The season starts with the snowdrops in February and March. We now open the garden on Wednesdays to Sundays 10.30am to 4pm. There is a large collection planted mainly between the Wars by Lady Grey, who was a great bulb enthusiast; over time a number of natural hybrids have evolved and multiplied, and every now and then boffins descend on us and give them cultivar names on what to a layman might appear to be tiny differences. They are planted in large drifts throughout the garden and make a fine display, telling us all that spring is not far away.
The snowdrops are followed in late March by the daffodils, again nearly all planted by Lady Grey between the Wars; they are therefore all the old varieties and she was particularly fond of the white and paler yellow ones, with single trumpets as opposed to double. Varieties include Seagull, Albatross, King Alfred, Pheasant Eye, Amabilis, Principis, Sirius, and Tenedos. They are planted all over the garden and last well into May. Many of the old bulbs ought to be dug up and divided, but that would be a labour of Hercules. We have recently established different forms of early daffodils like the Lent Lily up the Back Drive under the young beeches.
On the south side of the Hall in the meadow down by the Burn, there are some native fritillaries, Fritillaria meleagris, including some white ones, which can be seen in April.
The autumn colchicums are another feature, whose lush green leaves in spring make a fine contrast to the daffodils; the flowers, mostly purple with some white, appear in September. Nearly all were planted by Mabel Grey and are larger forms than most modern ones.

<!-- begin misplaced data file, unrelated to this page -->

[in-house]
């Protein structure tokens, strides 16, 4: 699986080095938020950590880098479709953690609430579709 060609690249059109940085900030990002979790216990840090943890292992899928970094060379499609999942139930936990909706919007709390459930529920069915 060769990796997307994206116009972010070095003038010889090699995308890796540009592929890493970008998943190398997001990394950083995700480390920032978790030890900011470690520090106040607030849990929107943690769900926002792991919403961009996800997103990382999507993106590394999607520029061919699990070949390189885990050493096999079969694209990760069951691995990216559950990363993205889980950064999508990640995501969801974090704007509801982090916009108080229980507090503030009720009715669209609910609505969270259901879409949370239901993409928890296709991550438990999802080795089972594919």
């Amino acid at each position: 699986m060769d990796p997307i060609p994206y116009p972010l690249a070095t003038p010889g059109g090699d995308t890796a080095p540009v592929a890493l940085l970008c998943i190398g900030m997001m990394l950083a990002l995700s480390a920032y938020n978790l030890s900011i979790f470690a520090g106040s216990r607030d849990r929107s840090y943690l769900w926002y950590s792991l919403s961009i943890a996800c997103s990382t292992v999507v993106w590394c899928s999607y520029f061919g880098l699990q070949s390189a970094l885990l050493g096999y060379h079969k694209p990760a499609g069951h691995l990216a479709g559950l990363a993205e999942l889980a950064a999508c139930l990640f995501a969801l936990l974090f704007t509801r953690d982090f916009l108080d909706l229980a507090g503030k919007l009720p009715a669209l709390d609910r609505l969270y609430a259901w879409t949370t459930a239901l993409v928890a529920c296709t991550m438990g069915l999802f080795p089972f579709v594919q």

In Silverwood, the woodland garden, dark blue scillas Scilla sibirica appear in late March and a mixture of Erythronium, the dog-tooth violet, a little later; scillas have always been successful, but erythroniums are a relatively new addition which have performed well. We will be increasing them. We have tried a few species fritillaries as well, but these are proving short lived; Fritillaria pallidiflora flowers well but does not seem to last more than three or four years, while F. pudica and F. michailovsky last barely two. In August, we have a few auratum lilies building up, all from scales off one old bulb. They used to be a wonderful feature in Silverwood twenty years ago, but then they succumbed to a lily virus to which they are known to be vulnerable, apart from one surviving bulb from which we have propagated; we hope it is a stronger strain. Lilium auratum were Lady Grey's favourite, a beautiful white flower with the best scent of all. It will take a long time to build up a good stock. We have found it very difficult to establish Cardiocrinum giganteum, another splendid white member of the lily family flowering in June; they take time and trouble to grow here in the cold summers of the north-east coast and have a limitless appetite for leaf compost.
Other bulbous plants in Silverwood include early dwarf daffodils, maianthemum, lilies of the valley, arisaema (the Cobra Lily), mainly blue forms of camassia and agapanthus, with a few pale yellow daylilies.
On the Rockery, after some early aconites and snowdrops, there are some low species tulips in April and May and quite a few clumps of cyclamen with spring leaves and autumn flowers. The blue Triteleia paniculata make a good show by the stone path through the middle, and there are also a number of different alliums.
The meadows on the north and east sides of the Hall are a lovely feature in May, where Lady Mary planted late single coloured tulips in four or five different shades in the long grass to follow on from the daffodils; the bulbs last about four years, so we replant regularly. They can look very effecti